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  • Fight Traffic Ticket in Wyoming

    Know Your Options

    You can plead guilty or no contest, pay your traffic ticket fine, and deal with the penalties, or you can plead not guilty and fight the ticket in court.

    NOTE: Some citations state whether a driver must appear in court, regardless of how he wants to plead.

    Pay Ticket
    (Plead Guilty or No Contest)

    Learn more about
    Paying your Traffic Ticket »

    Fight Ticket
    (Plead Not Guilty)

    • Show up on hearing date and enter not guilty plea.
    • Possibly hire a traffic ticket attorney to represent you.
    • Face no penalties if found not guilty.
    • Appeal the guilty verdict (if applicable).

    What it Means to Fight Your WY Traffic Ticket

    Each court has its own requirements and processes for drivers who want to contest citations, but overall fighting a WY traffic ticket means:

    • Notifying the court you contest the charges.
    • Appearing before a judge and pleading your case, possibly with legal help.
    • Receiving your verdict.

    You’ll move forward depending on the verdict. Drivers found not guilty can put the episodes behind them, but those found guilty must deal with all related ticket fines and penalties.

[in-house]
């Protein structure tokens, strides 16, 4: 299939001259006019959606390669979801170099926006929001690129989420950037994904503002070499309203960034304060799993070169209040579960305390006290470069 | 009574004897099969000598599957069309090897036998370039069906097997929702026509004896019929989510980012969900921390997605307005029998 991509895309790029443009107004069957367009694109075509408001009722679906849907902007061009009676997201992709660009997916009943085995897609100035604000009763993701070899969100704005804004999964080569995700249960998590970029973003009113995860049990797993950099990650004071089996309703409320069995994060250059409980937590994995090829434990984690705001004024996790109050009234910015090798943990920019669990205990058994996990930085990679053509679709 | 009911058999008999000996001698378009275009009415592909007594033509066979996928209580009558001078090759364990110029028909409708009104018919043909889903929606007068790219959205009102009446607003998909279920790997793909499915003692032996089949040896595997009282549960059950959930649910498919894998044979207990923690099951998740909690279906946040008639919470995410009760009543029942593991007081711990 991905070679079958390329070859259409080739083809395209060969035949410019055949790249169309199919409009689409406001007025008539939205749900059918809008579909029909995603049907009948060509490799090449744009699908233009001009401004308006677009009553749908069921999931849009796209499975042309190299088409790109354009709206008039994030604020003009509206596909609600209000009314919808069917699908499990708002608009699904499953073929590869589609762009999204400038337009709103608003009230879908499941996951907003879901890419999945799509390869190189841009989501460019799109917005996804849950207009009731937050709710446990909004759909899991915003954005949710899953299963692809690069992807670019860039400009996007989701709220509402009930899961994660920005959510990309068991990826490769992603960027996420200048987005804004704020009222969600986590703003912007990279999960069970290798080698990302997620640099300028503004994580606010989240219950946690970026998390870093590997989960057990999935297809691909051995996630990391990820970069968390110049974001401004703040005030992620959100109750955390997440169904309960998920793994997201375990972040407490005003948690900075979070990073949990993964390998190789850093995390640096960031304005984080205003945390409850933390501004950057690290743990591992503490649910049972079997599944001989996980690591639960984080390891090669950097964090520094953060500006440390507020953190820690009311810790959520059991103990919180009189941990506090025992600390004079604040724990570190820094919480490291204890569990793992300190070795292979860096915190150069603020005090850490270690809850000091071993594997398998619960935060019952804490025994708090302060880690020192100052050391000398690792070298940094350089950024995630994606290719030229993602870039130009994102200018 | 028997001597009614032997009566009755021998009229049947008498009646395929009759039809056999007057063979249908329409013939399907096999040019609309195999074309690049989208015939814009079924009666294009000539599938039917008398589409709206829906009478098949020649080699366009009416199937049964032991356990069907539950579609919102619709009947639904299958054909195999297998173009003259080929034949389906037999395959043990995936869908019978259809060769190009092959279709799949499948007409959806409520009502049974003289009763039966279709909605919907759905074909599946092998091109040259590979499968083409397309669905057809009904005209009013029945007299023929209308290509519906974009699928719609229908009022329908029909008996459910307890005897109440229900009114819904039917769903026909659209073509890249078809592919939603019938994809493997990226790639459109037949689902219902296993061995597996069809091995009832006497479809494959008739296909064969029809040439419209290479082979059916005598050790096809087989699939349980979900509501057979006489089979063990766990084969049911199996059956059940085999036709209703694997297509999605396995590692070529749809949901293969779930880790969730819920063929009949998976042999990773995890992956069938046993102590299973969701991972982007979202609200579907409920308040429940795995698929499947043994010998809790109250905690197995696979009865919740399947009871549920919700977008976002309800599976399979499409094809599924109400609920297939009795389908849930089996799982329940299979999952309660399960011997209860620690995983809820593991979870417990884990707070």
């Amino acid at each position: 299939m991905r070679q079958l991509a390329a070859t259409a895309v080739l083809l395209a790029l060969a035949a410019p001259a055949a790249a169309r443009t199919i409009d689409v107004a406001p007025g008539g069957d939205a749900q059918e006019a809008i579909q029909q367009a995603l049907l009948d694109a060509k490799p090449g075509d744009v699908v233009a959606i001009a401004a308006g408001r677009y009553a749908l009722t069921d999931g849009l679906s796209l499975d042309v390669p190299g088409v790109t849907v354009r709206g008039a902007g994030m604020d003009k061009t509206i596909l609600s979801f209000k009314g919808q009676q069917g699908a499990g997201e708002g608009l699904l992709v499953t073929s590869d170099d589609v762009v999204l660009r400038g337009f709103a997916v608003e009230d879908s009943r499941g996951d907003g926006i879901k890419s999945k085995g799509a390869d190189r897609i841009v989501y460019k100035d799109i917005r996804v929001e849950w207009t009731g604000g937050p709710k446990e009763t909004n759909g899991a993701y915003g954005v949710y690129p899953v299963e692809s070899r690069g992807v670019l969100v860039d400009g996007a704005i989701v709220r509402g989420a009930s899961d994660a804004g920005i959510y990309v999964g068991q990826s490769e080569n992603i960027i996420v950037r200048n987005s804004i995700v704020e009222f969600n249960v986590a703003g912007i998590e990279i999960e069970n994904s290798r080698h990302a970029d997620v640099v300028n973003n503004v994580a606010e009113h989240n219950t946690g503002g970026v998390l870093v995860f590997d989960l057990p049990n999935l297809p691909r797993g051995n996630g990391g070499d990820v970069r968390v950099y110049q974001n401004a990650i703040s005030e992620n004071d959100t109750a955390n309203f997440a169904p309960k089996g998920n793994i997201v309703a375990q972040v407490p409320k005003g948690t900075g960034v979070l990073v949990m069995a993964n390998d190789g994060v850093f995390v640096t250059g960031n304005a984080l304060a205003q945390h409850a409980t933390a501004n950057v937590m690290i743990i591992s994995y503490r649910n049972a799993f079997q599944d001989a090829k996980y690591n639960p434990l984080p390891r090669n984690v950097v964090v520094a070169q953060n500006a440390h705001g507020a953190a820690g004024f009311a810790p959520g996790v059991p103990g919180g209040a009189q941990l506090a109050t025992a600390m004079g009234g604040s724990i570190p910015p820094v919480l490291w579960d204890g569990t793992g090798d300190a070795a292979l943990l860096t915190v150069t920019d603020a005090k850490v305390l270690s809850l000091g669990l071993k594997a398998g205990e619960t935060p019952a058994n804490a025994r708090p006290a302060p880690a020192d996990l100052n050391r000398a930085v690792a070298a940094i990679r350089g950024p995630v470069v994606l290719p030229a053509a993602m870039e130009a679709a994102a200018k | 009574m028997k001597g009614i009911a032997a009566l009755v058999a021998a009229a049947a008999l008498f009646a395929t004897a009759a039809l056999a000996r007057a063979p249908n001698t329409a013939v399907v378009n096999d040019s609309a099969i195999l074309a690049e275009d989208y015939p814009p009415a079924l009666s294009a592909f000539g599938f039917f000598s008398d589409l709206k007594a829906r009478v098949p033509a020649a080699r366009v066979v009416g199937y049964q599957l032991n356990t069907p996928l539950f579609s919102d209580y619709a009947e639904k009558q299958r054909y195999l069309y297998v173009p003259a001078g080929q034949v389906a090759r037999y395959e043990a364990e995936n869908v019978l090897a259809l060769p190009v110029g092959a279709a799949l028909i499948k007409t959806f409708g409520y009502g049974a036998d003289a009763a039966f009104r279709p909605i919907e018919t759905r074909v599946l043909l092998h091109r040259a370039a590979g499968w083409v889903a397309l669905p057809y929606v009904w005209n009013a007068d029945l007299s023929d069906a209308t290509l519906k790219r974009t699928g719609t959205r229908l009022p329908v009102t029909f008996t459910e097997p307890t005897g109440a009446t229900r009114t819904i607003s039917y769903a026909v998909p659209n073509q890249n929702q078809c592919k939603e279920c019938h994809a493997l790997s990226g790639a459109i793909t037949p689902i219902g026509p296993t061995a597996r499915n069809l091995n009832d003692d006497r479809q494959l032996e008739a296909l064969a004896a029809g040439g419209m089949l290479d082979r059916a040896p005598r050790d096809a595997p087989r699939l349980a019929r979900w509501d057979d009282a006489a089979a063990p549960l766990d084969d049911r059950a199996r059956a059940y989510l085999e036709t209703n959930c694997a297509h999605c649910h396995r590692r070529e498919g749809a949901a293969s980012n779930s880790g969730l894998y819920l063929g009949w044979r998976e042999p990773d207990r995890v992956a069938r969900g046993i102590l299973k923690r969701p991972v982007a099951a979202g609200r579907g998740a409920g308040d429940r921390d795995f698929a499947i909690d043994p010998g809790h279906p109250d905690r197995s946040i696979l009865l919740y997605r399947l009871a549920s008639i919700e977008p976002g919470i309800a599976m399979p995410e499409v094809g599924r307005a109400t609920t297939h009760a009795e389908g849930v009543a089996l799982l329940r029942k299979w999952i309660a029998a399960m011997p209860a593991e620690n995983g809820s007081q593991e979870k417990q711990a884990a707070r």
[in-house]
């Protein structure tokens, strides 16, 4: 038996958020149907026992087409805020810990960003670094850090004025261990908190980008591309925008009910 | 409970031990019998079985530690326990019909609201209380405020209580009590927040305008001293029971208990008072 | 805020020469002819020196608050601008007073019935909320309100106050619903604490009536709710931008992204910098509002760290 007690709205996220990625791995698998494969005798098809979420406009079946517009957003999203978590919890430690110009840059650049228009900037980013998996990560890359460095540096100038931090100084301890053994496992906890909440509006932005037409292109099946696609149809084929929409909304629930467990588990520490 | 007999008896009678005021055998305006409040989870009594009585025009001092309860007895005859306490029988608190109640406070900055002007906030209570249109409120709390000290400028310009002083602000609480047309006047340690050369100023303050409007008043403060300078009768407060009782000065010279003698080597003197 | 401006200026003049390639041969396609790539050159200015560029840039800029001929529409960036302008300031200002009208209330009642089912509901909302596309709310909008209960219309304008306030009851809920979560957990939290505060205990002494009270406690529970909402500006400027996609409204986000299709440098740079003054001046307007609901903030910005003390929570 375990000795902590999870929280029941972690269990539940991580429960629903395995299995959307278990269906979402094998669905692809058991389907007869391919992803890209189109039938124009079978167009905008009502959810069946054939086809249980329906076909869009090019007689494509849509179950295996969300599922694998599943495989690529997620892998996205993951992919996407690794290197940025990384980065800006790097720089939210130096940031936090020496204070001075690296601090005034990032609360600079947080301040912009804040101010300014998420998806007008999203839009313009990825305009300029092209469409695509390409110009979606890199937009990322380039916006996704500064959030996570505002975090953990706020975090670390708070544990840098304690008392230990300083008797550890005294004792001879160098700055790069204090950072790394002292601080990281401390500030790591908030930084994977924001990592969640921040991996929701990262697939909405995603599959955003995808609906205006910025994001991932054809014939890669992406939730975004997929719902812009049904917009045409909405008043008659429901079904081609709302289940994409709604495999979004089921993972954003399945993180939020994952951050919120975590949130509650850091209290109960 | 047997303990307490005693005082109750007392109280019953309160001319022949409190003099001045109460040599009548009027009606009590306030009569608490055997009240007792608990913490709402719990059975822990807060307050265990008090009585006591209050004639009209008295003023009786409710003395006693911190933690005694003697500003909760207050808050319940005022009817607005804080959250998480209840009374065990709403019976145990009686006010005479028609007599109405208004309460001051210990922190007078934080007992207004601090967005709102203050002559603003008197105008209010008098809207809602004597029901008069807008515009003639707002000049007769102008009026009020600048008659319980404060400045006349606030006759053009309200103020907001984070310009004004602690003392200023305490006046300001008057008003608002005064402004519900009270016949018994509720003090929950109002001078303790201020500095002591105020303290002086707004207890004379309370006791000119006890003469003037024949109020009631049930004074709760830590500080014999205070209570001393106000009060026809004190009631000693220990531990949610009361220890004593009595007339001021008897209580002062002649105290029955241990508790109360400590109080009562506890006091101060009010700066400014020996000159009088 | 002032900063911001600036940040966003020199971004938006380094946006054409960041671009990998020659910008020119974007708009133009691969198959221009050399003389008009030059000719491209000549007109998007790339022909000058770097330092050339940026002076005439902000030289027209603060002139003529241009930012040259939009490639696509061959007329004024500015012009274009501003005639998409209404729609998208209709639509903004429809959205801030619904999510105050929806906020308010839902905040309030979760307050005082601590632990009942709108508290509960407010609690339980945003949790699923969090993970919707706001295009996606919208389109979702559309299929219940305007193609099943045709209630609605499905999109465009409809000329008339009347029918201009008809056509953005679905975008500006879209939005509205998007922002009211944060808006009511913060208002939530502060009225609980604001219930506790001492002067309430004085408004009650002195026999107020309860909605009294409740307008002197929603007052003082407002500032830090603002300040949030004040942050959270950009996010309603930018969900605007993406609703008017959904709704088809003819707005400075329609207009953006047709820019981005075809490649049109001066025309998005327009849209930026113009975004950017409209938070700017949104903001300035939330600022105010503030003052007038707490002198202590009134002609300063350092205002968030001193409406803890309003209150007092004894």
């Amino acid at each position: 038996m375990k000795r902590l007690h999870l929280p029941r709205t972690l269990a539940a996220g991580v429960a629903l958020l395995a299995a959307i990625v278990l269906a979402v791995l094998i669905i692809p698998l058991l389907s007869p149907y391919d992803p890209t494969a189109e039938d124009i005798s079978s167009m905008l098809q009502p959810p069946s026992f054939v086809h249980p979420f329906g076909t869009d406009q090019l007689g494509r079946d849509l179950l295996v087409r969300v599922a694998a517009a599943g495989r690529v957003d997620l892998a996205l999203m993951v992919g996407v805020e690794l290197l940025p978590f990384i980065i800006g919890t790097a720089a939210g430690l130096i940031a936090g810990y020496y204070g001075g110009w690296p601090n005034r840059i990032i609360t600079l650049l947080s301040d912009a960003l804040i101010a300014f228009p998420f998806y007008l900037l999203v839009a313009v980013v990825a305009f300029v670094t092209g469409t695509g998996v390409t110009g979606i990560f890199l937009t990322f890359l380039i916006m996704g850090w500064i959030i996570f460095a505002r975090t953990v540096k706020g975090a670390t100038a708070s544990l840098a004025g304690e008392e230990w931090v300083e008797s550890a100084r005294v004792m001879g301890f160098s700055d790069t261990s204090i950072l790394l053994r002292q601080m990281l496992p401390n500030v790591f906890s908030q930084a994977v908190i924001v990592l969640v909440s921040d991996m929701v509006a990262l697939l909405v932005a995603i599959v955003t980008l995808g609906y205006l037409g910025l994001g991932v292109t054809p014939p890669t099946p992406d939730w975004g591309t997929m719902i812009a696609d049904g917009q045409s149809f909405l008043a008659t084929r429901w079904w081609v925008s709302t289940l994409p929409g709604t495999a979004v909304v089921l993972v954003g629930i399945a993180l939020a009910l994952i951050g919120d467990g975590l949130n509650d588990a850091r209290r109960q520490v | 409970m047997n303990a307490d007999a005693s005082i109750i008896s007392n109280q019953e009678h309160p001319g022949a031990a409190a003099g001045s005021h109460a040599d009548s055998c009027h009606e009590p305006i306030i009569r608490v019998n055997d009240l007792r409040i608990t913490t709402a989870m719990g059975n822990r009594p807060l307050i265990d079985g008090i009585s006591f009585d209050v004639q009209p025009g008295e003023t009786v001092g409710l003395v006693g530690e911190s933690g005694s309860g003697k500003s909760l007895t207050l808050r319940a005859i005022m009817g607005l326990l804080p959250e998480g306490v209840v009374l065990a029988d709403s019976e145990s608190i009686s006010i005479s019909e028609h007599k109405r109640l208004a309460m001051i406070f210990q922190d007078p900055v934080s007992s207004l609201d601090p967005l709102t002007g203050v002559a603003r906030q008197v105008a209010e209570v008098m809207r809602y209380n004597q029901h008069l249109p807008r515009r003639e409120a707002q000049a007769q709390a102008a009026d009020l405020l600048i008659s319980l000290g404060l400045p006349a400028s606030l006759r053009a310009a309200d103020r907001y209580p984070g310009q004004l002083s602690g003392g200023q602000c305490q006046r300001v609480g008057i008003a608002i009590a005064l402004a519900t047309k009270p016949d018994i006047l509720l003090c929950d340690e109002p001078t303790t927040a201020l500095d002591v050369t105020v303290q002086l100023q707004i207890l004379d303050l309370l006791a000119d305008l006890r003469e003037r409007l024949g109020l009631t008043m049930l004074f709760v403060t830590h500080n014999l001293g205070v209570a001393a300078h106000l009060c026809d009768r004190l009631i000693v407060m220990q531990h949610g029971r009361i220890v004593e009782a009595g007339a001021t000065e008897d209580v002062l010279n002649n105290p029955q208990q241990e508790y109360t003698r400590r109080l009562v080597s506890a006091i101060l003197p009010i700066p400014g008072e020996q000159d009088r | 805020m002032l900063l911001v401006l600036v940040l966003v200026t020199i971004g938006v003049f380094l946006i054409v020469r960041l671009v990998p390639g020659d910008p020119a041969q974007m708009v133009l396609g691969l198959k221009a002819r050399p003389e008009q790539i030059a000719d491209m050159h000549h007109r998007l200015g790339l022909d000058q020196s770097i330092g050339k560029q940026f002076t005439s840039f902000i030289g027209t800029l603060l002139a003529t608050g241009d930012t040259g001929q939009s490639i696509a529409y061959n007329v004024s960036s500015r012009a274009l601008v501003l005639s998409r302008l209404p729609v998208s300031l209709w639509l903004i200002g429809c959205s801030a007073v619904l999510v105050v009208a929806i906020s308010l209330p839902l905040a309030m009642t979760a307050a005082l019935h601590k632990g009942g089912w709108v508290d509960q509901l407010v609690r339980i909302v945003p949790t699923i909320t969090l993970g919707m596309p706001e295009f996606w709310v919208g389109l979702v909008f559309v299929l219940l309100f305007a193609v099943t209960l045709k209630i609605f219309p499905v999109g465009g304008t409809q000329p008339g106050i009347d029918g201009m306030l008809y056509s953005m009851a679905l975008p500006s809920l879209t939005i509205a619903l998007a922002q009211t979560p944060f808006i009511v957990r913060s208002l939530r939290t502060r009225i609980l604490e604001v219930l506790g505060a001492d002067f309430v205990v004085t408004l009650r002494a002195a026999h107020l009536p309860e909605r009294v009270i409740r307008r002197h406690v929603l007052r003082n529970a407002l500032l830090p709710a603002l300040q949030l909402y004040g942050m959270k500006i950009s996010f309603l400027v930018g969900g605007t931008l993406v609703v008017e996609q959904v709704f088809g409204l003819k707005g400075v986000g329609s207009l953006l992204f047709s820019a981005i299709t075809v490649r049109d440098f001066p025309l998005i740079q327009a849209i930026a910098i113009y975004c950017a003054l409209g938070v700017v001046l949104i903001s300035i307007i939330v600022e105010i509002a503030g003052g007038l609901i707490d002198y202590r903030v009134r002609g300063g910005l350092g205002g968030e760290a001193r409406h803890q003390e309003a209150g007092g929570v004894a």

Pleading Guilty or No Contest

    Sometimes, a driver finds it’s more convenient to plead guilty or no contest, pay the fine, and deal with the penalties―especially if he knows he’s guilty and the offense is minor.

    For more information about this option, visit Paying Your Traffic Ticket.

    Avoid Additional Charges

    Your traffic ticket includes a hearing date. You must do one of the following by that date:

    • Notify the court of your not guilty plea .
    • Show up (on that date) and enter your not guilty plea.
    • Pay your fine (if you’re pleading guilty.

    NOTE: See below for information on how to notify your court.

    Most courts allow a grace period, so if you don’t make it to court on your scheduled date (or don’t pay your fine if you’re found guilty) within the grace period, you’ll receive a notice. The notice gives you a new date by which you must show up in court or pay the fine.

    Failure to appear or pay by the new date puts you at risk for license suspension. Depending on your violation, the state could issue an arrest warrant.

    Notify the Court

    Determine Where to Plead

    Two types of courts handle traffic ticket cases in Wyoming: Municipal Courts and Circuit Courts.

    Municipal Courts handle city-level tickets; Circuit Courts handle tickets issued by sheriff departments and the Highway Patrol.

    Your ticket will state which court is handling your ticket.

    Inform the Court

    How you inform the court of your not guilty plea depends on the court. Some courts require formal processes (generally, this means you must complete a form); others only require you to show up on the date of your hearing.

    Check your citation for specific instructions; if you can’t find any or are confused, contact your court.

    Rescheduling or Postponing Your Hearing